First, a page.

After each team has shared their top issues, it is important to vote as a team rather than as an individual team member. After hearing the presentation of each team's issues and impacts, teams will break out to discuss. Give each team a number of votes to place and encourage discussion on how to allocate them. Teams may have a new view of whole system, calling attention to something they do that causes stress for another group. In many cases these items may not result in action items for each team. We want to view the entire system before we select things to vote on.
Phase Four: Break Down Improvements
We don't let work items enter the delivery process in Epic size and we shouldn't with improvements either. After voting on the top items to address, create groups of mixed team representation who will story map, create epics, and identify user stories. The result of the scaled retrospective should be actionable, trackable work items. This provides tracking of progress and transparency across the organization.
Retro Facilitator: For a session of this size, strong facilitation skills are far more important than title or role on the teams. Look to someone who can coordinate large groups of people, keep them on schedule, and moving towards the end goal. In some cases, this may require multiple facilitators working together.
Number of Attendees: Scaled retrospectives can require 150-200 people to be in attendance. It-s important to focus on maintaining the structure of small group conversations as the audience grows. Look for opportunities to create visuals of each team-s top items in cases where it may be difficult to hear.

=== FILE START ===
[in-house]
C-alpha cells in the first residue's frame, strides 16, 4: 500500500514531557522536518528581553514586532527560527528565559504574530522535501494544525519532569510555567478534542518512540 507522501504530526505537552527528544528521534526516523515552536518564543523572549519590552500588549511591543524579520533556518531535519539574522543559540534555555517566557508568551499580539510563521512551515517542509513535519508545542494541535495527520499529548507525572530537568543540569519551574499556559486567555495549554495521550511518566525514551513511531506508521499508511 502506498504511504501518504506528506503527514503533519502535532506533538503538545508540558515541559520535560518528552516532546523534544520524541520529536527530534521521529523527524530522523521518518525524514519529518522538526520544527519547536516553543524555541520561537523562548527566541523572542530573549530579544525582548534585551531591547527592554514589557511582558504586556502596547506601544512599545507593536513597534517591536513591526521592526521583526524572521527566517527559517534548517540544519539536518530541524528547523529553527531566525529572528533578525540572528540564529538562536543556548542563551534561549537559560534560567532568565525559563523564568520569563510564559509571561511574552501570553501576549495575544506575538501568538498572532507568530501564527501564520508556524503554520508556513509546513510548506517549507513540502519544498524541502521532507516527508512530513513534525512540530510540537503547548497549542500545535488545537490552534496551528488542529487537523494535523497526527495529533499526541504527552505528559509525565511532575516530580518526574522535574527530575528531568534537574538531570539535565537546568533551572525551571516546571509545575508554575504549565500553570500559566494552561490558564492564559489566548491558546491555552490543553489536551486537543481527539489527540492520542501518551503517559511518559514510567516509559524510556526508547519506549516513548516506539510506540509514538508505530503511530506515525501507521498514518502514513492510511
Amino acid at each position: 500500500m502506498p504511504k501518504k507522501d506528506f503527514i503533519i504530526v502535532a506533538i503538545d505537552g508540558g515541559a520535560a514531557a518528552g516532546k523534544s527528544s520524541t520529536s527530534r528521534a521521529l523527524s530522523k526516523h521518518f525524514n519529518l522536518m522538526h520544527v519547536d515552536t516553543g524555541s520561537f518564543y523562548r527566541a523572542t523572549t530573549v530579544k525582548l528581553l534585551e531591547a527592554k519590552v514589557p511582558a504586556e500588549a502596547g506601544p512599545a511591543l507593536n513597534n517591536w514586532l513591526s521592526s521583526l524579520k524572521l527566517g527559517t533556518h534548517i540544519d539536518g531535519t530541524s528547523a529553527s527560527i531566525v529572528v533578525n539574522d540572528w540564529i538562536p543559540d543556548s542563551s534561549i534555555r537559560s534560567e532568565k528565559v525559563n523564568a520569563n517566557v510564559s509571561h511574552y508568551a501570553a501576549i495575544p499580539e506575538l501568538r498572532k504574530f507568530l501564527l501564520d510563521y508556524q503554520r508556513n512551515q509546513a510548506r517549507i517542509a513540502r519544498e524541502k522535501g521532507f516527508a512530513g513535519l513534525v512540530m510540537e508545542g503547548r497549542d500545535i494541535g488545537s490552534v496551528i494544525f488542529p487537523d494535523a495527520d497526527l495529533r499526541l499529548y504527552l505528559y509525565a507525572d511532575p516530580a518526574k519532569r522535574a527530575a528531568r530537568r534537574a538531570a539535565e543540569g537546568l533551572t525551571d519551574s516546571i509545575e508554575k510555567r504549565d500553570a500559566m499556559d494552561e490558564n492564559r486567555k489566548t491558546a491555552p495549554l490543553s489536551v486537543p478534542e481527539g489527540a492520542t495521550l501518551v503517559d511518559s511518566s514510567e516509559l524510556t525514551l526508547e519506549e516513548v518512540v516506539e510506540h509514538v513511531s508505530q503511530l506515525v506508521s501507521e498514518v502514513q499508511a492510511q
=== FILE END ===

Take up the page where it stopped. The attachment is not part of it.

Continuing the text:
Room Layouts: Individual teams will need a chance to discuss the feedback and decide where to place their votes on what requires action. Consider offering breakout spaces for this to occur so quality conversations can take place. Bring all of the teams back together to vote.
Remote Participants: When teams cannot be collocated, there are a few things that need to be visible through a tool or presentation. First, gather the team-s top items in advance of the session so these can be shared as individual teams present. Second, make voting anonymous and real time with retro tools like ScatterSpoke or the tool of your choice. Lastly, breakdown large improvement initiatives with tools like Stories on Board or Google Drawings.
Time Boxes: On average, scaled retrospectives take 2.5 hours to complete. Total duration of a scaled retrospective will be dependent on the number of teams presenting. Each team should be able to present their top three items in under 10 minutes. Phase two would take approximately one hour for six teams. Give teams 30 minutes to discuss how to place their votes for phase three. Allow a minimum of an additional 30 minutes to discuss top voted items and implementation details.
Scaled retrospectives are powerful opportunity for an organization to gather feedback and respond to the needs of the teams. The team-s ability to address issues outside of their sphere of influence is constrained by the lack of opportunity to come together in place where it is shared and discussed. Providing the time and space for teams to expand this conversation acknowledges the value of improving the whole system. These action items can feed directly into a KPI, A3 or OKR process that will adapt to the changing needs of the business. Scaled retrospectives are the key to improving the organization as a whole.